King County health officials test patient who returned from Africa, developed fever

This is an archived article and the information in the article may be outdated. Please look at the time stamp on the story to see when it was last updated.

Harborview Medical Center (Photo: Getty Images)

SEATTLE — King County health officials are testing a patient who recently returned from Mali and developed a fever on Saturday.

They said it is very unlikely that the patient has Ebola, but officials requested the patient be tested as a precaution. That person is being monitored in isolation and is in satisfactory condition at Harborview Medical Center.

Officials said the patient has been monitored since returning to the area on December 3rd. That person has had no exposure outside the home since symptoms developed. A person is not contagious when there are no symptoms.

The patient also has a sore throat, but none of the other typical symptoms to suggest Ebola. Initial test results are expected in the next 12 hours.

Health officials said the patient had no contact with anyone infected with Ebola and also noted that person is not a health care worker.

Ebola is spread by direct contact with the bodily fluids of an infected person.

According to the World Health Organization, Mali had only a handful of confirmed Ebola cases.

“As this is cold and flu season, the mild symptoms that this individual is experiencing is most likely something other than Ebola, and the vast majority of similar cases among travelers evaluated for Ebola to-date in the U.S. have not been related to Ebola.” said Dr. Jeff Duchin, Chief of Communicable Disease at Public Health –Seattle & King County. “The likelihood that this person has Ebola is low, and we will have more information over the next few days based on how the illness progresses and results of any testing that is indicated.”

Here is more information from Public Health – Seattle & King County:

Public health officials further noted that the level of virus in the earliest stages of Ebola is so low that tests may not be able to pick up Ebola for two or three days. The low level of virus in the earliest stages also means that people in the earliest stages of Ebola infection are also much less contagious than those in the later stages.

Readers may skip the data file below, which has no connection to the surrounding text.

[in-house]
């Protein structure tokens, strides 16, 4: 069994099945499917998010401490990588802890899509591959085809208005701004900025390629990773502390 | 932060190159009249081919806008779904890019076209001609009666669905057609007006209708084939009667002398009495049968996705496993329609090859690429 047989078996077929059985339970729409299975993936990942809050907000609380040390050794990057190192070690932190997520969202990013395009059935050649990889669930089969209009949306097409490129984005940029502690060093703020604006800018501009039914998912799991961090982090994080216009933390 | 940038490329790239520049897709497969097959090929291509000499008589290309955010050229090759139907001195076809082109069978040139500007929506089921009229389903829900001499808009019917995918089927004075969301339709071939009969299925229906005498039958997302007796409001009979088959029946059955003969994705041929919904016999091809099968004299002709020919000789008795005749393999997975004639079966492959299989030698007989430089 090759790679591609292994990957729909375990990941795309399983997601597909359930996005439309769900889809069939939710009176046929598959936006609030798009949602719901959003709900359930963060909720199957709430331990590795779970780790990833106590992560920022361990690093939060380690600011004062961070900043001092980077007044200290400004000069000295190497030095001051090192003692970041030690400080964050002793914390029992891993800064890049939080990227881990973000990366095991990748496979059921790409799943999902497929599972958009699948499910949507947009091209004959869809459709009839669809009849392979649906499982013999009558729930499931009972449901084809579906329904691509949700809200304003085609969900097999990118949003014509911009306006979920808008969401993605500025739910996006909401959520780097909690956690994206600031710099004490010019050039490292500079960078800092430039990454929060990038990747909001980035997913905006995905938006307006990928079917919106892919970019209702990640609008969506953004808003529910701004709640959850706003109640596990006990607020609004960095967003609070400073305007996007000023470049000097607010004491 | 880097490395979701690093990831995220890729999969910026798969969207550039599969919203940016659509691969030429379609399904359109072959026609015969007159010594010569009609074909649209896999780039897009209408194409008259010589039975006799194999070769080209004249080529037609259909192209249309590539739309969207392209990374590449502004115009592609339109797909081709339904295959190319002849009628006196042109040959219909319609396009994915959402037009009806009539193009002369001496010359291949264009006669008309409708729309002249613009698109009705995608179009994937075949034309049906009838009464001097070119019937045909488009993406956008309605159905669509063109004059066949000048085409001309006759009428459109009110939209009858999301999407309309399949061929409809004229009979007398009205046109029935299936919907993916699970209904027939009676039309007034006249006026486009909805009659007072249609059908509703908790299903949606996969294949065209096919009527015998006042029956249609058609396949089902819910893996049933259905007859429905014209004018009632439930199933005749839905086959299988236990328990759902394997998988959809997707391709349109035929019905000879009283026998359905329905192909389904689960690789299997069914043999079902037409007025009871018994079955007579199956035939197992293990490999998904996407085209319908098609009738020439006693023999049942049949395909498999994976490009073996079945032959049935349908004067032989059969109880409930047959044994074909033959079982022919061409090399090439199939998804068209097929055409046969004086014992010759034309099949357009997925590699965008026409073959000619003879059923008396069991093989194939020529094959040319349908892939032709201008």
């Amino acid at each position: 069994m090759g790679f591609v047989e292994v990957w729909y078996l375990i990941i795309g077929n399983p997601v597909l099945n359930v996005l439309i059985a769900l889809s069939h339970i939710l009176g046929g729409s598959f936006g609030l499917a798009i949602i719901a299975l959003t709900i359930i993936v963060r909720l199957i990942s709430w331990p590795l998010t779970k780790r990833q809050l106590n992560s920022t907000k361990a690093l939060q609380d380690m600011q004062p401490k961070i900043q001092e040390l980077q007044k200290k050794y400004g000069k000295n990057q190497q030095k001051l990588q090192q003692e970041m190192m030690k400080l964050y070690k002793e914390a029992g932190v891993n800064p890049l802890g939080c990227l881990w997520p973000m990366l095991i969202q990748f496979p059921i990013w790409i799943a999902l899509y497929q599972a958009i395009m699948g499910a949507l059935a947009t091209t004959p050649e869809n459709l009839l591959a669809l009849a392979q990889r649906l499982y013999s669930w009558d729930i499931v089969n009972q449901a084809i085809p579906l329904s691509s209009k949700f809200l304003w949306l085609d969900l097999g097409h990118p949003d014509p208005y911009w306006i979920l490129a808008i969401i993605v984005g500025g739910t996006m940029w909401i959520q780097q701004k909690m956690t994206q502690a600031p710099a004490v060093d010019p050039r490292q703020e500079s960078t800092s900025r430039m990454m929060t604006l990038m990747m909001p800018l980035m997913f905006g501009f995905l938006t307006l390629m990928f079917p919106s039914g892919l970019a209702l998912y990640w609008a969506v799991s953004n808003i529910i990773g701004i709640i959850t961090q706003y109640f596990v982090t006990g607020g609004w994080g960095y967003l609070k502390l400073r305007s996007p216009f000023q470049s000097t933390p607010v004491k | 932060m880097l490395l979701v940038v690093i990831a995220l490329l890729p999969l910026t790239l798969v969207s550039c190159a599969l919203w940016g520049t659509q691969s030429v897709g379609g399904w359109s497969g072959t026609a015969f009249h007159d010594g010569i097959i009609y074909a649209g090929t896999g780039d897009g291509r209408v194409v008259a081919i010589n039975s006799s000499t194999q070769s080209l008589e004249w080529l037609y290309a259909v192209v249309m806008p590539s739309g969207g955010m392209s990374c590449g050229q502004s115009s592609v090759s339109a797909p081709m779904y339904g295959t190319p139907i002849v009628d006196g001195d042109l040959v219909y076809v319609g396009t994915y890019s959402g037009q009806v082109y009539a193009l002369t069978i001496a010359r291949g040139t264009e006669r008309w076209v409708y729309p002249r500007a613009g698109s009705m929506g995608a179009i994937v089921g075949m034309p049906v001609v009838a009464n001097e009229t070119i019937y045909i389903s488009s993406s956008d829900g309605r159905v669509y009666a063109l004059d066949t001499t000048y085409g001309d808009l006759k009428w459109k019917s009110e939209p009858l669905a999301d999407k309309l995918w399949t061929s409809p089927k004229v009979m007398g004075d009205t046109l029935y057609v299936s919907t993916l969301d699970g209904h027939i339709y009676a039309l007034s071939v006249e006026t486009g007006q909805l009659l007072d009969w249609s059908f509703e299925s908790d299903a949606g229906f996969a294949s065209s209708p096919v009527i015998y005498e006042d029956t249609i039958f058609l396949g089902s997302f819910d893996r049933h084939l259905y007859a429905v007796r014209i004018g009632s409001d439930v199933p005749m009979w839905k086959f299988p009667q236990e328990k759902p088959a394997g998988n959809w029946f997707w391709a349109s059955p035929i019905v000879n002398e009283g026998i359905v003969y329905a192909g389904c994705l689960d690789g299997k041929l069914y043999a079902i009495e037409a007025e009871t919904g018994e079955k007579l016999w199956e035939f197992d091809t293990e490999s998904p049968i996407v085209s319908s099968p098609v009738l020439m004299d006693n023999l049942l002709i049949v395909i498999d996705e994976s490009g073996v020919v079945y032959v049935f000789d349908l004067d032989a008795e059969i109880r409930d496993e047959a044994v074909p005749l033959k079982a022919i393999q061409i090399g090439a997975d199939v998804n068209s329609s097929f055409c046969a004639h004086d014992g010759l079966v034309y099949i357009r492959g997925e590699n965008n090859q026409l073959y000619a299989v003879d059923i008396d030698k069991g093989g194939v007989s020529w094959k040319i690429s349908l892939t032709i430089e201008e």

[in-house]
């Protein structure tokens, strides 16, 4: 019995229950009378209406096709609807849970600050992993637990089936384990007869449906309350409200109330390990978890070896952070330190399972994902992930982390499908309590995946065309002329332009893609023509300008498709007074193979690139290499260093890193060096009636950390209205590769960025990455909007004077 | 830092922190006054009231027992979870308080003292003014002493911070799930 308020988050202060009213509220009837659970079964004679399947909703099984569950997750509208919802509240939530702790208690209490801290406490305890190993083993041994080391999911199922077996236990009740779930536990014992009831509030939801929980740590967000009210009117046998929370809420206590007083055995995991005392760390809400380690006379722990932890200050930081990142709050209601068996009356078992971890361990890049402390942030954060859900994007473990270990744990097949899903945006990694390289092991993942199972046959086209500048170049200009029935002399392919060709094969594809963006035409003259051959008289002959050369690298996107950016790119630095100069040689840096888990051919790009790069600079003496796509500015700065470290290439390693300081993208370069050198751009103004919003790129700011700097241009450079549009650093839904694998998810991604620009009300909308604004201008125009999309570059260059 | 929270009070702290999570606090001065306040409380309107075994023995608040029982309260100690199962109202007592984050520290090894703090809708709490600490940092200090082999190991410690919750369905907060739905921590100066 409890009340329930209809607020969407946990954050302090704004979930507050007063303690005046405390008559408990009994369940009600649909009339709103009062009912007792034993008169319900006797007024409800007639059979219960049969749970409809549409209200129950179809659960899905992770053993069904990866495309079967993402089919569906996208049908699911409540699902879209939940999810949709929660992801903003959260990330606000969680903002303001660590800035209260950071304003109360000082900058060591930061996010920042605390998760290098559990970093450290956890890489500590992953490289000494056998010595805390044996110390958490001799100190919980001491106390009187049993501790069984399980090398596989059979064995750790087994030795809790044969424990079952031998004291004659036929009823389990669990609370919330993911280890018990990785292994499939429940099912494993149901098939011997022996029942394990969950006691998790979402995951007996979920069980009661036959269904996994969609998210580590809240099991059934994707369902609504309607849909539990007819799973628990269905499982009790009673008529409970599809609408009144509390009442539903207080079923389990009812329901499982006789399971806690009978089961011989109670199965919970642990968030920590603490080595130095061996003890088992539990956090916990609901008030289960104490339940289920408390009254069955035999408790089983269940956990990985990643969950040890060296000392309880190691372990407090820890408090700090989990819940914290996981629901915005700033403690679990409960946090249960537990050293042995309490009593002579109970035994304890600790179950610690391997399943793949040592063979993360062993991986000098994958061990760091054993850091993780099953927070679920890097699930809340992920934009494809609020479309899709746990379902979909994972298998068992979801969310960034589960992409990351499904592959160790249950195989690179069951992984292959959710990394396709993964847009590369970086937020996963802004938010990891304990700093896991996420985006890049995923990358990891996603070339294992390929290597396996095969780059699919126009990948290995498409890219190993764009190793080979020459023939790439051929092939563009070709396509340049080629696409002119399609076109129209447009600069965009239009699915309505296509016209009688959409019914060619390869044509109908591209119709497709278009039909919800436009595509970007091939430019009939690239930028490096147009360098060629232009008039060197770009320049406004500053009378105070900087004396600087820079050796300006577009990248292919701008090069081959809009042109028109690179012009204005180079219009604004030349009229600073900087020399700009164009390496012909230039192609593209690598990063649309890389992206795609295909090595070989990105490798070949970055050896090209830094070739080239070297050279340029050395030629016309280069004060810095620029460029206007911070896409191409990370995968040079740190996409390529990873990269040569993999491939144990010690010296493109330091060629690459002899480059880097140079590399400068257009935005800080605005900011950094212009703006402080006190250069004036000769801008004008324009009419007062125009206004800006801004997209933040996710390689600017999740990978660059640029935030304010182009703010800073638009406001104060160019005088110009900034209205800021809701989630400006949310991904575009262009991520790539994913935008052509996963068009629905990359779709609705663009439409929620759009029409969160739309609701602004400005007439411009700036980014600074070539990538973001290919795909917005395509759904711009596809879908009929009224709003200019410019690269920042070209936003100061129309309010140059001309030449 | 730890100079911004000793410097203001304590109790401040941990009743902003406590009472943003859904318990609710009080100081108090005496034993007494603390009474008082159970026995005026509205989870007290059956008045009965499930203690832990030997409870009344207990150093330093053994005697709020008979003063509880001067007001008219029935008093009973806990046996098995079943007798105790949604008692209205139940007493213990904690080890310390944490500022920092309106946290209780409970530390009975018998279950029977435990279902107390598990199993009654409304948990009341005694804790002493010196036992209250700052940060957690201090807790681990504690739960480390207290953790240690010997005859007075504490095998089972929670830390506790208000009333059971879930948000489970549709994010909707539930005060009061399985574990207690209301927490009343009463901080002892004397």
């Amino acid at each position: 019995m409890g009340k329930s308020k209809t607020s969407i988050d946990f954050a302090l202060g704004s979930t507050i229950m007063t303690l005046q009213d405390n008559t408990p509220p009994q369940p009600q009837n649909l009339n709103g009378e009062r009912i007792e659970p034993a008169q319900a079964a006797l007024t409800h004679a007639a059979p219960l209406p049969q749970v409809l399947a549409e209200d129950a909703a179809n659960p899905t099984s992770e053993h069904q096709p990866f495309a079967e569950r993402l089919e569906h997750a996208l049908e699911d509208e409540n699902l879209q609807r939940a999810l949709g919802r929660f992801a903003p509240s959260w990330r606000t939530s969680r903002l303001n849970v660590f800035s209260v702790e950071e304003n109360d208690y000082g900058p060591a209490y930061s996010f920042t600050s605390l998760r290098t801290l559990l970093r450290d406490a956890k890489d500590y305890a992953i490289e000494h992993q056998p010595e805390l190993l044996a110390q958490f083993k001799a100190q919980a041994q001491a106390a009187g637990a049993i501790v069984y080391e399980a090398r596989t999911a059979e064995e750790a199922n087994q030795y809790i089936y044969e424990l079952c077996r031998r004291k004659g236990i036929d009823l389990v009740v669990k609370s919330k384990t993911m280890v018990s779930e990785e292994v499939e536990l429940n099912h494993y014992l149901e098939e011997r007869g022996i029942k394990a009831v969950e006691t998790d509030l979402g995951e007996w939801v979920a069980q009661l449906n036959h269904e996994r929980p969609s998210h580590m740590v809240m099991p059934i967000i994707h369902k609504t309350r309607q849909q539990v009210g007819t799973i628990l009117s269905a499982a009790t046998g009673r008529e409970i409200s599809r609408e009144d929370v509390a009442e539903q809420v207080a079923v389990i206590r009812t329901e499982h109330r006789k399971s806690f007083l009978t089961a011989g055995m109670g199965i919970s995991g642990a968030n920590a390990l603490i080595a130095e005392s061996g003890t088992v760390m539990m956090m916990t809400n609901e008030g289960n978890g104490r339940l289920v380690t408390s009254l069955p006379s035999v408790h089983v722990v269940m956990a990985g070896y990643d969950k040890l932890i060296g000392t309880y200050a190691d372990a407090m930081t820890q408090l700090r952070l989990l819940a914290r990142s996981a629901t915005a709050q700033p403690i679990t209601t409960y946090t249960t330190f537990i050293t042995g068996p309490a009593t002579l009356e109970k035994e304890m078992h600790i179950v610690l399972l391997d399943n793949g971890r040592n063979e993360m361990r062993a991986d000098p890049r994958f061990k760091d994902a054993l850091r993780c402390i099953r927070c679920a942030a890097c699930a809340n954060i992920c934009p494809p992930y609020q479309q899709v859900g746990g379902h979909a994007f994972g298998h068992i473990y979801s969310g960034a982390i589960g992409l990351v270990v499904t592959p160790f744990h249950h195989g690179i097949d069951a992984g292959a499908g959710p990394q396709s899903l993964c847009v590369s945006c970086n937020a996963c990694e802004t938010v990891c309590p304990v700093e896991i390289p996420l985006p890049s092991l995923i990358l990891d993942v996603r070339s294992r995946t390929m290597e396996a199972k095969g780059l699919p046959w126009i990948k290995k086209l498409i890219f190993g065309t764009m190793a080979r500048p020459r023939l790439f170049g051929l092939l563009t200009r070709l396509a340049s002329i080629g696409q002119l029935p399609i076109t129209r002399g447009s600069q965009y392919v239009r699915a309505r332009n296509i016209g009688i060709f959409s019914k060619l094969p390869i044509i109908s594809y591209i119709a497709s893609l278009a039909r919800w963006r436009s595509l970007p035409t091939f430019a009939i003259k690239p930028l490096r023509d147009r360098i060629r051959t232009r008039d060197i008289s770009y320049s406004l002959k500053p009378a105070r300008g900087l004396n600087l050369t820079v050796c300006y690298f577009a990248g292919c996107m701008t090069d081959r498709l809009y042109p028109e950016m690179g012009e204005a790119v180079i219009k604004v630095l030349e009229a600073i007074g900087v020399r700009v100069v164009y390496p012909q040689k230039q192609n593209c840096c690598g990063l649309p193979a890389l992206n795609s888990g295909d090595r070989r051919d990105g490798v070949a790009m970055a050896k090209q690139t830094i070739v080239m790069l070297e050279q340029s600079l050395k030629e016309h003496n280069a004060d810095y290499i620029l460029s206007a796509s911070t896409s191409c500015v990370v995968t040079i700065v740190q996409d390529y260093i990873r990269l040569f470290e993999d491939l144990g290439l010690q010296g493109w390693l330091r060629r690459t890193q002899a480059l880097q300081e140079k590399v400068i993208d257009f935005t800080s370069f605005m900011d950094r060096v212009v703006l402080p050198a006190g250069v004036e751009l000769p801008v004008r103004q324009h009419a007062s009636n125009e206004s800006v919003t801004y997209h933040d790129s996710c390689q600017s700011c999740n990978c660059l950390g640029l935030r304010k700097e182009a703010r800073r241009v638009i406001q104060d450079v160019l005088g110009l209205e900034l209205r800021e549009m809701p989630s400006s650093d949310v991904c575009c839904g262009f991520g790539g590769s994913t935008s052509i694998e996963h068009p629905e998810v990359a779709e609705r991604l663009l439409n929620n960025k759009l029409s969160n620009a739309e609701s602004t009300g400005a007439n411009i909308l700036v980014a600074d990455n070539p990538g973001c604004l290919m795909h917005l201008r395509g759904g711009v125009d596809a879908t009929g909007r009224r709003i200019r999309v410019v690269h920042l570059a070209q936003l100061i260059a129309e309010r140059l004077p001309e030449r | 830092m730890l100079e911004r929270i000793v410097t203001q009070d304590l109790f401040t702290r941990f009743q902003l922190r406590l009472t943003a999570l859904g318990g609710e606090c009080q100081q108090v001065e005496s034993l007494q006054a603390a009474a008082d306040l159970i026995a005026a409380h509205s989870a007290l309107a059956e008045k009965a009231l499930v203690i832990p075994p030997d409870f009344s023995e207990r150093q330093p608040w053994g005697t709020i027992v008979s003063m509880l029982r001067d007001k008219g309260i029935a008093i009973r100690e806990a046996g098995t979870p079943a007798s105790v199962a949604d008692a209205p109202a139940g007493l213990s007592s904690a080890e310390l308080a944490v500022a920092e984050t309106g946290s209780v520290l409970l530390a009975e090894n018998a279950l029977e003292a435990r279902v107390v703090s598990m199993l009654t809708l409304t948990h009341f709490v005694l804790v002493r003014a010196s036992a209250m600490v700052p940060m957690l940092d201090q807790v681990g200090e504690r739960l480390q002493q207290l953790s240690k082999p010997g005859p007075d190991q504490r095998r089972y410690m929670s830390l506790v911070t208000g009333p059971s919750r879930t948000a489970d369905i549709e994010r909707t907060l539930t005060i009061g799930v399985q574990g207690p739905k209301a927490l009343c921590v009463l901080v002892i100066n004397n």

Public Health – Seattle & King County and the Washington State Department of Health have done extensive planning with Harborview Medical Center to make sure they have the systems and resources in place to safely manage patients with possible Ebola infection.

In the event that the test results find that the individual has Ebola, health officials have taken steps to minimize the risk for possible spread to others by identifying all contacts of this individual. No contacts have been identified outside the traveler’s household since the onset of fever. Someone with Ebola cannot transmit the virus unless they are showing symptoms.

The hospital has implemented their Ebola response plan. Although it has not yet been determined whether or not the patient has an Ebola infection, as a precaution, the plan specifies that the hospital minimize the number of health care workers who have contact with the patient and that staff use appropriate protective gear. Plans also call for careful monitoring by safety officers to ensure that all infection control procedures are strictly followed.

Public health officials will notify the public about the results of the laboratory tests for Ebola virus when they are available.

The World Health Organization has reported 8 cases of Ebola in Mali related to the current outbreak in West Africa, including 6 deaths. Of these cases, one was a probable but unconfirmed case of Ebola.

Leave a Reply

Fill in your details below or click an icon to log in: Logo

You are commenting using your account. Log Out /  Change )

Google photo

You are commenting using your Google account. Log Out /  Change )

Twitter picture

You are commenting using your Twitter account. Log Out /  Change )

Facebook photo

You are commenting using your Facebook account. Log Out /  Change )

Connecting to %s


Notice: you are using an outdated browser. Microsoft does not recommend using IE as your default browser. Some features on this website, like video and images, might not work properly. For the best experience, please upgrade your browser.